How the chosen ones ended Australia’s sporting prowess and revealed its secret pastAugust 10, 2012 10:44 am Leave your thoughts
The ferries that ply the river west of Sydney Harbour bear the names of Australia’s world champion sportswomen. They include the Olympic swimming gold-medalists Dawn Fraser and Shane Gould, and runners Betty Cuthbert and Majorie Jackson. As you board, there is a photograph of the athlete in her prime, and a record of her achievements.
This is vintage Australia. Often shy and never rich, sporting heroes were nourished by a society that, long before most other countries, won victories for ordinary people: the first 35-hour working week, child benefits, pensions, secret ballots and, with New Zealand, the vote for women. By the 1960s, Australians had the most equitable spread of personal income in the world. In modern-day corporate Australia, this is long forgotten. “We are the chosen ones,” sang a choir promoting the 2000 Sydney Olympics.
One of the ferries is named after Evonne Goolagong, the tennis star who won Wimbledon in 1971 and 1980. She is Aboriginal, like Cathy Freeman, who won a gold medal in the 400 metres at Sydney. For all their talent, both belong to a carefully constructed facade, behind which Australia’s secret indigenous history is suppressed and denied.
The late Charlie Perkins, an Aboriginal leader who played first-division football in England, told me, “There’s an ambivalence that consumes many of us. I was so pleased to be back home, seeing that wonderful light, hearing the birds, seeing my mates, but I felt the racism more than ever. For one thing, no white person ever invited me home for a meal, for anything. Blacks weren’t even allowed in the grandstands, not even in the blacks-only sections.” In the 1960s, Charlie led “freedom rides” into the north-west of New South Wales, where “nigger hunts” were still not uncommon. Abused and spat at, he stood at the turnstiles of local swimming pools and sports fields and demanded that a race bar be lifted. “In South Africa, at least you knew where you stood,” he said. “In Australia, you can have a friend and an enemy all in one person, especially if you’re like me, of mixed blood. Someone will call you his mate one minute, then before you know it, you feel an indifference, a coldness you can’t explain. It’s what drove my brother to kill himself.”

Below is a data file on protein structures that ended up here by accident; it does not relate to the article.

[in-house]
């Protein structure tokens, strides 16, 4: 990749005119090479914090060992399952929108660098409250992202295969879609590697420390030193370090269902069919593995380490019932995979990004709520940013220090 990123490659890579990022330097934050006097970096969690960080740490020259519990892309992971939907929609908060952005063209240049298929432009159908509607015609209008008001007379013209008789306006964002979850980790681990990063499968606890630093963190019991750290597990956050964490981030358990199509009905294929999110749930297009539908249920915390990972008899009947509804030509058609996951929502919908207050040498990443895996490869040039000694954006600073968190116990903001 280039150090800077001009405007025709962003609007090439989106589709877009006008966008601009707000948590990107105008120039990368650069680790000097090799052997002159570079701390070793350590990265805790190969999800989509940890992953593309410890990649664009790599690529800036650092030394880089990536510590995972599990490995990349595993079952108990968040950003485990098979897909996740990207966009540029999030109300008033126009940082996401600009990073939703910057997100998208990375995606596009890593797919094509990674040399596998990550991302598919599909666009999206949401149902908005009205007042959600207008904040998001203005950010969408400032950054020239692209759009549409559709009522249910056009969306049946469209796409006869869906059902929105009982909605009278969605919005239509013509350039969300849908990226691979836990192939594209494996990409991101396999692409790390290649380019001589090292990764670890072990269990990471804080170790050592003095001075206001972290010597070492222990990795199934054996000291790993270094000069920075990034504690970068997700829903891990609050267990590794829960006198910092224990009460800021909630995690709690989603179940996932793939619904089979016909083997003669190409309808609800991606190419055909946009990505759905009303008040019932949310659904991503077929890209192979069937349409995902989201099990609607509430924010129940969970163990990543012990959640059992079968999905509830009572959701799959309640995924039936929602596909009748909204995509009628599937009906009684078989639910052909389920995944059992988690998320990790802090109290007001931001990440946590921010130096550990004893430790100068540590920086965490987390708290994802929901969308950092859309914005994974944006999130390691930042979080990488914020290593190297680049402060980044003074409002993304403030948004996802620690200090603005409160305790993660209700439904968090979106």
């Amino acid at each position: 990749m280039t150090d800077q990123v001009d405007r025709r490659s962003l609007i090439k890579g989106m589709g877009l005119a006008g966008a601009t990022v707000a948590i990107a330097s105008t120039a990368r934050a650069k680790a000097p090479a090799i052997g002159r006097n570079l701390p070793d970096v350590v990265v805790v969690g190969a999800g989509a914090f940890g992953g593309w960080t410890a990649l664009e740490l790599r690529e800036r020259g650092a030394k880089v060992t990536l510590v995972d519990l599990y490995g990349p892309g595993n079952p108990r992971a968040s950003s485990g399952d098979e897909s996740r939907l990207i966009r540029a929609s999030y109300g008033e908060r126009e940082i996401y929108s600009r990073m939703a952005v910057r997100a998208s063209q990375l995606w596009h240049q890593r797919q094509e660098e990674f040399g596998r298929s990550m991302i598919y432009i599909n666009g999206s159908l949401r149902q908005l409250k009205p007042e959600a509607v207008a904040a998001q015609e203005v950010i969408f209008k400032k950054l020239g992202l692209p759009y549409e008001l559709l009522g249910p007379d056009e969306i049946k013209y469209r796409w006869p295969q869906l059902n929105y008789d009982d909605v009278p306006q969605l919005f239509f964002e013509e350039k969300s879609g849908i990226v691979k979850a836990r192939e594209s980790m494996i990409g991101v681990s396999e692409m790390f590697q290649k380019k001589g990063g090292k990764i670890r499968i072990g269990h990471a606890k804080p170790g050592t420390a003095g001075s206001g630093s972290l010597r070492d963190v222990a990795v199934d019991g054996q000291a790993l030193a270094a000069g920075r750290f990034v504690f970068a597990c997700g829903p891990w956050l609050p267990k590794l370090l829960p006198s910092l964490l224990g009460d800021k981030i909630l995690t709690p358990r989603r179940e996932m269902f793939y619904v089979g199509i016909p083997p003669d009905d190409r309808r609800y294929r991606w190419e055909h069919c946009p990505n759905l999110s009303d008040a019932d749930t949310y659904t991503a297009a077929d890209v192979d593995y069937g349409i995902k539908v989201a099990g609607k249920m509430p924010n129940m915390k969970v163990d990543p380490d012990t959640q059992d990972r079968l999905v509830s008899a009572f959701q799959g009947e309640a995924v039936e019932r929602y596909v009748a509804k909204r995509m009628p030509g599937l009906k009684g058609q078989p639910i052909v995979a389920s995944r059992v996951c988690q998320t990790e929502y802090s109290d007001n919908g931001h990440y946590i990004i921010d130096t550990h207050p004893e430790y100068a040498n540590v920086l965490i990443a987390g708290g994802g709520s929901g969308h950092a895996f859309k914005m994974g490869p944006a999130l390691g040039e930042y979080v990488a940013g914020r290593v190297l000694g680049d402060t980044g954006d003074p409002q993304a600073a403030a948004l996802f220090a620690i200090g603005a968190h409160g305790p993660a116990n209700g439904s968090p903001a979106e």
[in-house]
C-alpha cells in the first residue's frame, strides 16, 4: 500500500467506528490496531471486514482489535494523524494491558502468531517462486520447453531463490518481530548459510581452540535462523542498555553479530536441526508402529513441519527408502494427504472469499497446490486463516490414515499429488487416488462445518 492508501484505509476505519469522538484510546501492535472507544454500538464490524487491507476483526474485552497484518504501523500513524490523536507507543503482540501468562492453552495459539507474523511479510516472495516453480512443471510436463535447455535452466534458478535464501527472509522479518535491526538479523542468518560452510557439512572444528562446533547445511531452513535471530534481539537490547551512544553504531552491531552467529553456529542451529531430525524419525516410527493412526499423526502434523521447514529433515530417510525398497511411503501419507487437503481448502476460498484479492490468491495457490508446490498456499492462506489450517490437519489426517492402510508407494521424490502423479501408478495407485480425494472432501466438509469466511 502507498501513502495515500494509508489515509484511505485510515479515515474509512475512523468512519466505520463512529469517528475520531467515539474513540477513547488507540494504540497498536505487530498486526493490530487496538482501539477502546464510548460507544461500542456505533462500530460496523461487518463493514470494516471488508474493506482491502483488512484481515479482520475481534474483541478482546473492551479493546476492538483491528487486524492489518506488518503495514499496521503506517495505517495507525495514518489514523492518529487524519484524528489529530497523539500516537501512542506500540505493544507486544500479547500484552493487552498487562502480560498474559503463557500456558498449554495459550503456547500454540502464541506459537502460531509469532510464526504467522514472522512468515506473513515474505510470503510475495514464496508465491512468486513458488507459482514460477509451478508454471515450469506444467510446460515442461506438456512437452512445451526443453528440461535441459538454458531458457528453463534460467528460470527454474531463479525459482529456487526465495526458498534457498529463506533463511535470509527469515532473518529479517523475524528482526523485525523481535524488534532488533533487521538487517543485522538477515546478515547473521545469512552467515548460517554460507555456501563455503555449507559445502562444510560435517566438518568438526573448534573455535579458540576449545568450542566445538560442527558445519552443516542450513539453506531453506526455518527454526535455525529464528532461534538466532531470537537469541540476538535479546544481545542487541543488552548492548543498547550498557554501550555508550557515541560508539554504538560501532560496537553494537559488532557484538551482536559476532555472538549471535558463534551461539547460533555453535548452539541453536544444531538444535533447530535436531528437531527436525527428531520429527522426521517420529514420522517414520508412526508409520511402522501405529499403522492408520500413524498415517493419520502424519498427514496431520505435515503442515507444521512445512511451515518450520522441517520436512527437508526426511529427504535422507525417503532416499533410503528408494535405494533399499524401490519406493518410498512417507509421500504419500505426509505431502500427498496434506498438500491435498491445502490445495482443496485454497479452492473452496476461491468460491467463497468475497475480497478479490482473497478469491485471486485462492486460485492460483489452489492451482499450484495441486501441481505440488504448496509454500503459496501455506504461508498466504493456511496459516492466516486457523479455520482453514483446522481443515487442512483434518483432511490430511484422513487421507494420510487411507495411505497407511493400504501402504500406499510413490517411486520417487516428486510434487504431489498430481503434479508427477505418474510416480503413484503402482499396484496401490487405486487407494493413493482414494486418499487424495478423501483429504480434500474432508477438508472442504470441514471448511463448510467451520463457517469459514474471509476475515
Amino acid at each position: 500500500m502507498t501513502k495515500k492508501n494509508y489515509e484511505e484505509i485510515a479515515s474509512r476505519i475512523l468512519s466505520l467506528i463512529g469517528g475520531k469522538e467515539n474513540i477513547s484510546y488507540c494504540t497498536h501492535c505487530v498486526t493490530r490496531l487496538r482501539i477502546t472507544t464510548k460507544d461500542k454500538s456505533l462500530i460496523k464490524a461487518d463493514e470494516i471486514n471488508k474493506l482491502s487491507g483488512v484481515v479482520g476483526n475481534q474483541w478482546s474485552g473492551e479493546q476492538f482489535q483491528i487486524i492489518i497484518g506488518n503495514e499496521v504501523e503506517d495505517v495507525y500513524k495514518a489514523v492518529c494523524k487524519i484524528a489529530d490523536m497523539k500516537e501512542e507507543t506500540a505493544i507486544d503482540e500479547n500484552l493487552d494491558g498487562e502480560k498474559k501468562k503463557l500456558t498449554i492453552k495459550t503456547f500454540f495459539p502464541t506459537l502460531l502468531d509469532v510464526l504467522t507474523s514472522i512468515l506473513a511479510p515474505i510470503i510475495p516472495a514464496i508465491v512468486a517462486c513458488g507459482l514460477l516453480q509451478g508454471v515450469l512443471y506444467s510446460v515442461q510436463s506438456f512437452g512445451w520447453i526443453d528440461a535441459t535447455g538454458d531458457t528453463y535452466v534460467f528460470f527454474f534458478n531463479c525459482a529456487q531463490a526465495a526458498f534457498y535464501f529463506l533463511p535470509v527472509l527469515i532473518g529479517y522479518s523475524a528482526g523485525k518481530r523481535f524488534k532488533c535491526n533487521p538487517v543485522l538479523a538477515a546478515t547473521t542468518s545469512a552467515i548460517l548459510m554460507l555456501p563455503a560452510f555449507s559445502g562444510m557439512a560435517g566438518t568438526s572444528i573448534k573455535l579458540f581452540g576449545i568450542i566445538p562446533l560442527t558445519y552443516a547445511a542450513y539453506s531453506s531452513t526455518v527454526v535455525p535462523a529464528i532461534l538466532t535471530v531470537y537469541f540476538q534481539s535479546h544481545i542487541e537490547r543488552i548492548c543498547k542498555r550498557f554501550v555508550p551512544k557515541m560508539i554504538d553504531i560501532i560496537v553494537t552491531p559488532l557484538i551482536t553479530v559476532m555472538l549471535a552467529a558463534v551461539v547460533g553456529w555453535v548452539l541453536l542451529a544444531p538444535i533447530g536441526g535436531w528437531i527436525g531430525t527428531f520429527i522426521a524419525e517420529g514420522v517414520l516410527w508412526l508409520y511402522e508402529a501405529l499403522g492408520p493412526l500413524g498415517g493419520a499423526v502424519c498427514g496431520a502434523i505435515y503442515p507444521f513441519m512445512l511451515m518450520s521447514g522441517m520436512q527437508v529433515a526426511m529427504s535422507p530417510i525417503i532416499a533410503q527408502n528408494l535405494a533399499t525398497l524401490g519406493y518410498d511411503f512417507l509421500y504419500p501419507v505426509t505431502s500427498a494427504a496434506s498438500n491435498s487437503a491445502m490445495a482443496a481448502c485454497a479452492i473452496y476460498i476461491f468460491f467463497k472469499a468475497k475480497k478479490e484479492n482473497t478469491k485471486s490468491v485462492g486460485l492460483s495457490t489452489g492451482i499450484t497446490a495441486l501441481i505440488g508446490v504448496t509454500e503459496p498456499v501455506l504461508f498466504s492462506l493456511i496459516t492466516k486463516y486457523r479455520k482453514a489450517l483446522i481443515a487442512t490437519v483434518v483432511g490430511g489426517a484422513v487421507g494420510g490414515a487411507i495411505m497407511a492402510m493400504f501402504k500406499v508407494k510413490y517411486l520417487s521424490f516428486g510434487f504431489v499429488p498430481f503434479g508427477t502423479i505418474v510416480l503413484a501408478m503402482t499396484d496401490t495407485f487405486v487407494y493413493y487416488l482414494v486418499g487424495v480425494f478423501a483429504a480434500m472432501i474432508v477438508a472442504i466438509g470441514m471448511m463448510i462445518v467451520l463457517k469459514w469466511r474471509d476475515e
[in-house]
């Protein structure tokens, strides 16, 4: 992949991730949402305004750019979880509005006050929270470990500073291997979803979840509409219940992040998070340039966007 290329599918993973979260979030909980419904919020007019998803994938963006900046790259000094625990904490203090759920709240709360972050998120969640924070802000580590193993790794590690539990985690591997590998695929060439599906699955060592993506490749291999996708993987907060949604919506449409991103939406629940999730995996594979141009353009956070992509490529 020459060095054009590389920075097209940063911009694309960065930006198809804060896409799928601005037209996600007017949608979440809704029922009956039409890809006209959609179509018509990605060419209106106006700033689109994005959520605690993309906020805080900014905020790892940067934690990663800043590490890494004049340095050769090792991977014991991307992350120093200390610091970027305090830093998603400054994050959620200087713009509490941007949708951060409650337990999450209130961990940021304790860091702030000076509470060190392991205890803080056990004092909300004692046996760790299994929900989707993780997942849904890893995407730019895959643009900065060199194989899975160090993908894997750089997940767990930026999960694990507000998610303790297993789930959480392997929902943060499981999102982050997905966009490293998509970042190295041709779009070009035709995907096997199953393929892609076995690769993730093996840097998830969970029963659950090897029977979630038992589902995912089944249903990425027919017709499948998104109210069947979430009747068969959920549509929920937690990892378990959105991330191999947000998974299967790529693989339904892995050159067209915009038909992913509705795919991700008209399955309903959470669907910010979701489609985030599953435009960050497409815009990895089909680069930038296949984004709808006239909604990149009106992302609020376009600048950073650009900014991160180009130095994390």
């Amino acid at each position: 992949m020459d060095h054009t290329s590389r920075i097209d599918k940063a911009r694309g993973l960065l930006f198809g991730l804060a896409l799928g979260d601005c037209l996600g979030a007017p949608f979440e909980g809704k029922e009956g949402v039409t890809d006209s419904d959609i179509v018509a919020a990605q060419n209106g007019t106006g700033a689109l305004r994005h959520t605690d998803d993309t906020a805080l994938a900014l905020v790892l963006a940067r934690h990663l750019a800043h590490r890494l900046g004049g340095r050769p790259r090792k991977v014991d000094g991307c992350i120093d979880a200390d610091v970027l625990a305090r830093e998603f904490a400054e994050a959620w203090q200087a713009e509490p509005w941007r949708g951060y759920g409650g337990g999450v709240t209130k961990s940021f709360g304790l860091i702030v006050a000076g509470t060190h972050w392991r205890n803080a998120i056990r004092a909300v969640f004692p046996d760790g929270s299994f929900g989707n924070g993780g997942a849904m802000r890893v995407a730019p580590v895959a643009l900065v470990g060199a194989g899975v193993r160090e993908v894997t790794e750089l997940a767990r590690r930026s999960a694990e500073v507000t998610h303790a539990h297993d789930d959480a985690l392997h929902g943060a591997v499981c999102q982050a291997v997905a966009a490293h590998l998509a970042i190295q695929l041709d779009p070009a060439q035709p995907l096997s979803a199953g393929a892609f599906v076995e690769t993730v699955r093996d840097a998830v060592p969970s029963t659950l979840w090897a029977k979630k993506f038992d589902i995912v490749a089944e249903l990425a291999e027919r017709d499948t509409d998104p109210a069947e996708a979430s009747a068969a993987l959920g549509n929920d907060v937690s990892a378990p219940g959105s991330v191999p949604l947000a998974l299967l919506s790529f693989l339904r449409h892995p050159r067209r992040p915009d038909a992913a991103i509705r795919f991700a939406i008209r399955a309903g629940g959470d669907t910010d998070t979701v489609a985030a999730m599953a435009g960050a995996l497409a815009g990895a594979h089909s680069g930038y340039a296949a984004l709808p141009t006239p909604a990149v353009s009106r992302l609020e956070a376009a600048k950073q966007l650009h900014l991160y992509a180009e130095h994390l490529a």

Wally MacArthur was one of the “stolen generation”. The victim of a eugenics-inspired campaign to “breed out the black”, Wally was taken from his mother as a small boy and was destined to become a servant in white society. His gift was speed. Running without shoes, he was the Usain Bolt of his day. Wally was never selected in a state or national team.
Eddie Gilbert’s story is similar. A dazzling fast bowler, he was given special permission to play outside his Queensland “reserve” and took five wickets for 65 runs against the West Indies. He later faced Donald Bradman, the world’s greatest batsman, and bowled him for a duck. Thereafter, the secretary of the Queensland Cricket Association wrote to the Protector of Aborigines: “The matter of Eddie Gilbert has been fully discussed by my executive committee and it was decided, with your concurrence, to return Gilbert to the settlement.” The letter noted that his cricketing whites “should be laundered and returned”. Eddie was committed to an asylum where he was mistreated, and died.